This post will appeal to those who enjoy the “why might it be so” conceptual underpinnings of ideas and points of view. Those who are “practical focused” will likely be somewhat unsatisfied.
I have been fascinated by some work done by the recently passed away economist Ronald Coase. In particular the work on why the firm exists at all (as opposed to clusters of marketplace arrangements). His thesis to this is that the transaction of clustering processes and resources is more efficiently and effectively done within the organizational context.
I have extended this thesis to the talent management field including development. The following Power Point Presentation outlines at a conceptual level this marrying of Coase’s work and my thinking
The key learning for me over the years in doing work in uncertainty & risk management, strategy, talent management, decision making, etc. is that we don’t understand how to apply the dynamics of time. When I look at most OD type models they do not explicitly incorporate the notion of how time plays havoc with our best laid plans (apologies to Robert Burns).
Any person who appreciates how time permits and enables change in ourselves and our environments. The “now” is a photograph of reality, the future is an open scenario of possibilities (some of which we desire, some we fear, and others we don’t care about). The past is like a movie of what transpired over time (yore).
I view organizations as clusters of subsystems/processes with the integration of resources within them. Talent is one of the resources. Hence any one process can be arranged quite differently than any other. Also, over time arrangements within any one process can (and we would benefit from) change.
What does this mean for talent managment?
Everything. I suggest that talent can take many forms: raw – to – highly finished outcome. We hire people as employees when we want to arrange our process around doing much of the early process work ourselves (it makes sense from Coase’s perspective). We go to market when what we need/want is nearly finished and all we wish to do is to tweak or tune (think of Shelby buying Ford Mustang frames and bodies). Coase again would propose that this arrangement (for talent outcomes) is superior than doing all the work ourselves.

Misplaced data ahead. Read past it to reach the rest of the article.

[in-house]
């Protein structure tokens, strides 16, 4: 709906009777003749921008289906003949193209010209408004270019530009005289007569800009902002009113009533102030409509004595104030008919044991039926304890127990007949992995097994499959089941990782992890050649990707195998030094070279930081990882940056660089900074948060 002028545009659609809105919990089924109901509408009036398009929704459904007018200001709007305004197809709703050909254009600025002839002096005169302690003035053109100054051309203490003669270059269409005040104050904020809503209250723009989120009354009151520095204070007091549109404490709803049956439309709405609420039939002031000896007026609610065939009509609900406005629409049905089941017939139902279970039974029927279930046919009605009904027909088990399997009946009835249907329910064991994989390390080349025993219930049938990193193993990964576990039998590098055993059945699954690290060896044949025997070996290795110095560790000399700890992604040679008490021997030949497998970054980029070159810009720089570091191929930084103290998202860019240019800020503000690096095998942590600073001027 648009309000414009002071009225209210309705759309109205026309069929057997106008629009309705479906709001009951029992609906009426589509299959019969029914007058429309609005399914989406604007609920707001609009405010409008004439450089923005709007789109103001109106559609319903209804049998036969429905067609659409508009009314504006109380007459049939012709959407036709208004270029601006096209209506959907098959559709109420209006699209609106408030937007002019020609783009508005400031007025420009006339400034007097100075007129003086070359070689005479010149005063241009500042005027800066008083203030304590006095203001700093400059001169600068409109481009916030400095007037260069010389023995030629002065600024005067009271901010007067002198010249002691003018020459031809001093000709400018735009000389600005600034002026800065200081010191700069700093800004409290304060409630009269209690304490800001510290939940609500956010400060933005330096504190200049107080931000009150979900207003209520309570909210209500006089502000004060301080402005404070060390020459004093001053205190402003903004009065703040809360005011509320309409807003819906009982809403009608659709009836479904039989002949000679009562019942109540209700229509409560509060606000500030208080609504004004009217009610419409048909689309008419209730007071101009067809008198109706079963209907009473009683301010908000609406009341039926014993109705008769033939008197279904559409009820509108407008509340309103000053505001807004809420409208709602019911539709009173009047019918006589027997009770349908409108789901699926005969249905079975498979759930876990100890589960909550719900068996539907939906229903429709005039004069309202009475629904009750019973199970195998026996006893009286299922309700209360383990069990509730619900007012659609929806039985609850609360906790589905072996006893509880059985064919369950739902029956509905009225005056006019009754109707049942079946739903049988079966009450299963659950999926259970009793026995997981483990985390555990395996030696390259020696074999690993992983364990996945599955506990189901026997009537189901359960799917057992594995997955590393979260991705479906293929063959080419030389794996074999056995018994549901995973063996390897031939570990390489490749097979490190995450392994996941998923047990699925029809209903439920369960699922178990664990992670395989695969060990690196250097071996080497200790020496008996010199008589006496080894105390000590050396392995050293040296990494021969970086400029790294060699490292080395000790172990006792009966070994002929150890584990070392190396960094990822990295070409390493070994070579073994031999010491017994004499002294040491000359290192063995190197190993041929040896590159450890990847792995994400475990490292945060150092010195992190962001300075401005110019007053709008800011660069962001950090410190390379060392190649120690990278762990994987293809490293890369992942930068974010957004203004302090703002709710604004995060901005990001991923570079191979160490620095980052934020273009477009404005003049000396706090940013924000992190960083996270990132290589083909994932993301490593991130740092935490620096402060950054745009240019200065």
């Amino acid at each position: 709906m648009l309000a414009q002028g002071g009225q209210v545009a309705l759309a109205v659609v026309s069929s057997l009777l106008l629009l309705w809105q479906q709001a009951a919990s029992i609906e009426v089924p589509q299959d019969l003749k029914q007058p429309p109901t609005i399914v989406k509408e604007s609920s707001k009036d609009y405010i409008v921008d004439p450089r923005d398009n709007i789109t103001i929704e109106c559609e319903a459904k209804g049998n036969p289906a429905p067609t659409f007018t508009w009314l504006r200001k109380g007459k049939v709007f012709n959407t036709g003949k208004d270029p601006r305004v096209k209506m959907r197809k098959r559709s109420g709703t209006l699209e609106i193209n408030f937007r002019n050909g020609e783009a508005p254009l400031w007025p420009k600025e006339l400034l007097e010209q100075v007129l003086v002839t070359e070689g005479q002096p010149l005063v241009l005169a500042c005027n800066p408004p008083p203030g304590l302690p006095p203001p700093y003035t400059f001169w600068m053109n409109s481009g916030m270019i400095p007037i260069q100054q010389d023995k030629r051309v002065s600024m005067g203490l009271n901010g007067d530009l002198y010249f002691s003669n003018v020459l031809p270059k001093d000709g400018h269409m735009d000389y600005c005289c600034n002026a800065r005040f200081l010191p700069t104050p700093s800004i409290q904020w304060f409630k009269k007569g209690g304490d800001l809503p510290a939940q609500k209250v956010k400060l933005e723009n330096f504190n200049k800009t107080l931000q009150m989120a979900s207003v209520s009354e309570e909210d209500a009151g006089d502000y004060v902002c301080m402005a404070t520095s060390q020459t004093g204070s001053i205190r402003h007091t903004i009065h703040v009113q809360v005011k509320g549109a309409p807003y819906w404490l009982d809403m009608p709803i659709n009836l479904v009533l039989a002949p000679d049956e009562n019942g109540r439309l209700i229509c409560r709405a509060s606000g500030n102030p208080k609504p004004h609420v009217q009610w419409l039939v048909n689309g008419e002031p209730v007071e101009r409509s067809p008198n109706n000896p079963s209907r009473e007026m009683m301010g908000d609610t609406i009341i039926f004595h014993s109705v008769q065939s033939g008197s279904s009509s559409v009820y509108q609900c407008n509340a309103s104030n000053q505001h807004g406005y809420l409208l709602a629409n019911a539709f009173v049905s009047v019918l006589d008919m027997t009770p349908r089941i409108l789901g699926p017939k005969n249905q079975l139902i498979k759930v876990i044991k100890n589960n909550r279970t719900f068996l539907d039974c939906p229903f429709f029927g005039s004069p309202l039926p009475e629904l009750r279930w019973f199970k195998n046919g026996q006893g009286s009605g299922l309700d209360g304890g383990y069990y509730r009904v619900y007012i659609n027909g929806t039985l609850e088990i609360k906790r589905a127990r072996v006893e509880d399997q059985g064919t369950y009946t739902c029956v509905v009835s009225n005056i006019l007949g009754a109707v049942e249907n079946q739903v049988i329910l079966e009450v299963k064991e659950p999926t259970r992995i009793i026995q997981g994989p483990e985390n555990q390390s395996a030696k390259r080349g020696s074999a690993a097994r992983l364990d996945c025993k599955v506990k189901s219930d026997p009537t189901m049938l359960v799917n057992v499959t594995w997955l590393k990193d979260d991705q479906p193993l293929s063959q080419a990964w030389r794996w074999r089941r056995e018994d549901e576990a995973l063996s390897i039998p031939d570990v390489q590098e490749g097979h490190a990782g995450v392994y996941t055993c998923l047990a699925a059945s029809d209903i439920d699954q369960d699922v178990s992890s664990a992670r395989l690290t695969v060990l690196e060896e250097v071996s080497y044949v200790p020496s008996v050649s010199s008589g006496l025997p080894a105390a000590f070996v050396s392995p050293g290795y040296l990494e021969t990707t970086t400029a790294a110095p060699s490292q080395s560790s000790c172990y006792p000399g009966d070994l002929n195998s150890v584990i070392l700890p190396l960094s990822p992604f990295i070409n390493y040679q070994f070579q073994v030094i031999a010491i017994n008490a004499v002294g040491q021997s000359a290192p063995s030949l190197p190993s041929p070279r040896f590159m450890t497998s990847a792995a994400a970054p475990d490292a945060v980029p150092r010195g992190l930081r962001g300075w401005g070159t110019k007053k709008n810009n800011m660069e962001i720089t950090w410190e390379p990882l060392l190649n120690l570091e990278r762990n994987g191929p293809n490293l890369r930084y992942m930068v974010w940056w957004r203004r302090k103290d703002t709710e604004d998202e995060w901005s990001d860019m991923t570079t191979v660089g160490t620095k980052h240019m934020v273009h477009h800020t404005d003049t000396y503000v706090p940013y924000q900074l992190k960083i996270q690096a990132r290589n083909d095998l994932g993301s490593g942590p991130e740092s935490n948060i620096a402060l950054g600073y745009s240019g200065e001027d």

The (for talent outcomes) is the sneaky part here. We don’t need talent per se, we need applied talent’s outputs and outcomes. This is important for we in OD are so fixated (by “virtue” – yes – “virtue”) of our adopted humanist value set. WE have a hard time it appears to me to distinguish what is best for the person from what is best for the process.
I would never argue for “abuse” in its many forms in any decision I partake in. But I am clear that a decision that sacrifices output and outcome effectiveness is problematic too. For me it means attentive to “ends” AND “means”, they have to be in sync with values, purpose, priorities, processes, etc. As a person, I bring to the table my talents and willingness to contribute. Also as a person, I have interests and needs that extend beyond anyone process or organization. This is how I keep the moral compass “always in play”
I would argue that a highly humanist legal organization that is not successful as to its priorities is no good to anyone. It will and should disappear as it causes more harm (by its waste of effort, good will, talent, etc.) than any good it provides.
One of the mantra’s in OD is around flexibility, resilience, and ability to face change. In talent management this must surely mean that we can honestly and openly consider talent provision solutions other than just employee centric ones. For me one of the ironies in talent management centric OD is we often consultants providing a talent service that is non-employee oriented.